When I was a kid, one of my favorite things in the world was a twist on a classic Shirley Temple. My version consisted of a mix of 7up and maraschino cherry juice, with a few maraschino cherries plopped in for good measure. They were like the treasure at the bottom of my cup, buried beneath the ice cubes. I used to order this drink at every restaurant I went to, and at seven years old was not afraid to instruct my waiter on how to make it. The more cherries, the better.
Recently, out of a sudden and nostalgic urge, I bought a jar of maraschino cherries. It’s been years now since I’ve had them, and this is the first time I’ve purchased them as an adult. When I got them home, I noticed that the label proudly stated, “contains real cherries!”
I probably wouldn’t have thought twice about it if not for those big bold letters, but it got me wondering… just how are maraschino cherries made? I’ve certainly never seen a cherry tree with neon-colored fruit hanging from its branches, but it had never really occurred to me just how far from nature they might be.
After doing a little research, I began to question the phrase “contains real cherries.” Sure, they start out as real cherries, but by the time all is said and done I’m not really sure they count as a fruit anymore. I mean, they’ve basically had the very soul sucked out of them. They are shadows of their former cherry-selves. All the things that make cherries cherries has been removed, leaving behind an empty shell of red color and sugar, an artificial vestige of what a cherry should be…
Sorry. I’m in a dark mood today. I call this one “Maraschino Massacre.”
This reminds me of a movie I saw a while back, in which a mad-scientist-plastic-surgeon kidnaps someone to be his subject, and performs surgery after surgery on them, altering their appearance more and more until they are completely unrecognizable from who they once were. It was the mad-scientist-plastic-surgeon’s dream to mold this person into his idea of bodily perfection. Eventually the person manages to escape, only to find that nobody knows who they are anymore. Their entire identity was gone.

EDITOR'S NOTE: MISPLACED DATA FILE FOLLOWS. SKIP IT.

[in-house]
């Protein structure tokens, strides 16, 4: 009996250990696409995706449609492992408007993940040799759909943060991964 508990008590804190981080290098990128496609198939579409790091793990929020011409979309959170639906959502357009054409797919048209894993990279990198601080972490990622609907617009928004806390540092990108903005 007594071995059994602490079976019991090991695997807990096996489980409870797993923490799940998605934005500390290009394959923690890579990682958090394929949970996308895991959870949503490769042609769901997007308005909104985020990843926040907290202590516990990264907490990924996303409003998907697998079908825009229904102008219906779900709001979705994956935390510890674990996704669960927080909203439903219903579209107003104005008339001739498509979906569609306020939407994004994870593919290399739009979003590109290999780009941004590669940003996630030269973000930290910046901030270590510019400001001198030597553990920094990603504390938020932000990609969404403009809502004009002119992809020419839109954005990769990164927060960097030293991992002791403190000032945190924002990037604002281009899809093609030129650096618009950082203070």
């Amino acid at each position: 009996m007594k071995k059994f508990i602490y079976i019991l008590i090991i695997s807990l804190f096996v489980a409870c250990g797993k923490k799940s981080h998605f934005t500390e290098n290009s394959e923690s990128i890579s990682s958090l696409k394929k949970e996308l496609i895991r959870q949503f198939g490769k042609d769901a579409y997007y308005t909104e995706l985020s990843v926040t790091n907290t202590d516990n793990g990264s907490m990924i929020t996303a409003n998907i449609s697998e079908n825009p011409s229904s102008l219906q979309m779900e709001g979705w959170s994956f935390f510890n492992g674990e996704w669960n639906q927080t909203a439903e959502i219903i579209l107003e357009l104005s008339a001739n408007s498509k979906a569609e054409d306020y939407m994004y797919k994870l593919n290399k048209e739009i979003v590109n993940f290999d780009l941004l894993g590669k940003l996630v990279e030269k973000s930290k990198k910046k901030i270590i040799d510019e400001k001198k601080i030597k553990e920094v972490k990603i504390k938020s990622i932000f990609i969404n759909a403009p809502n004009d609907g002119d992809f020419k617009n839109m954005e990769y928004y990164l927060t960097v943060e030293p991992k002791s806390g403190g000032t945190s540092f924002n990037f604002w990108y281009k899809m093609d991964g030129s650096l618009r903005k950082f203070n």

It was horrific, and I don’t recommend the film, but that’s pretty much what these cherries go through. Let’s take a look, shall we?
The process starts with real, honest-to-goodness cherries. Usually a lighter variety, like Royal Ann, or Rainier. The cherries get pitted, then placed in a “brine” of sulfur dioxide and calcium chloride, meant to preserve the cherries and bleach them of their color. Now you have albino cherries, which probably don’t taste too good.
Next, the cherries get suspended in a pool of corn syrup, food coloring, and bitter almond oil. Or, as I like to call it, food-grade embalming fluid. You know, because cherries aren’t sweet enough, red enough, or medicinally almond-y enough on their own.
The type of food coloring most often used in making maraschino cherries is something called FD&C Red No. 40 (a chemical colorant banned in several other countries as a possible carcinogen). However, they can also contain Red #4 — a dye that was banned for use in food back in the 1960’s, but was re-approved for the purposes of dying maraschino cherries because they are considered “mainly decorative,” and, therefore “not a foodstuff.”
These cherries just keep getting better and better, don’t they?
They weren’t always so synthetic, though. Originally, maraschino cherries were simply whole cherries preserved in maraschino liqueur, a drink made from distilled marasca cherries. These drunken cherries were once reserved only for the wealthy, and considered a special treat. It was only during the American prohibition in the 1920’s that the alcohol was removed, and replaced with today’s chemical-drenched method.
Someone must have thought it was a good idea, because if I remember correctly, prohibition ended a long time ago.
And yet, after all this processing and artificiality, they somehow still maintain that “special treat” feeling. They are the poster child for decadence: pretty as can be, the embodiment of perfection, the proverbial (and literal), “cherry on top.”
What a twisted sense of perfection. I feel like this is a comment on what society regards as “beautiful.”
I know they’re supposed to be cheery and fun, but these little cherries are really bringing me down.
Incredibly, though, “real” maraschino cherries are still available in Europe and, lucky for me, online. I plan to order some, just so I can experience them how they were meant to be.
How do you feel about maraschino cherries? Do you love them, hate them? How do you feel about them now? I’m intensely curious to know.
UPDATE: see my post on how to make your own, from-scratch maraschino cherries, here: Homemade Maraschino Cherries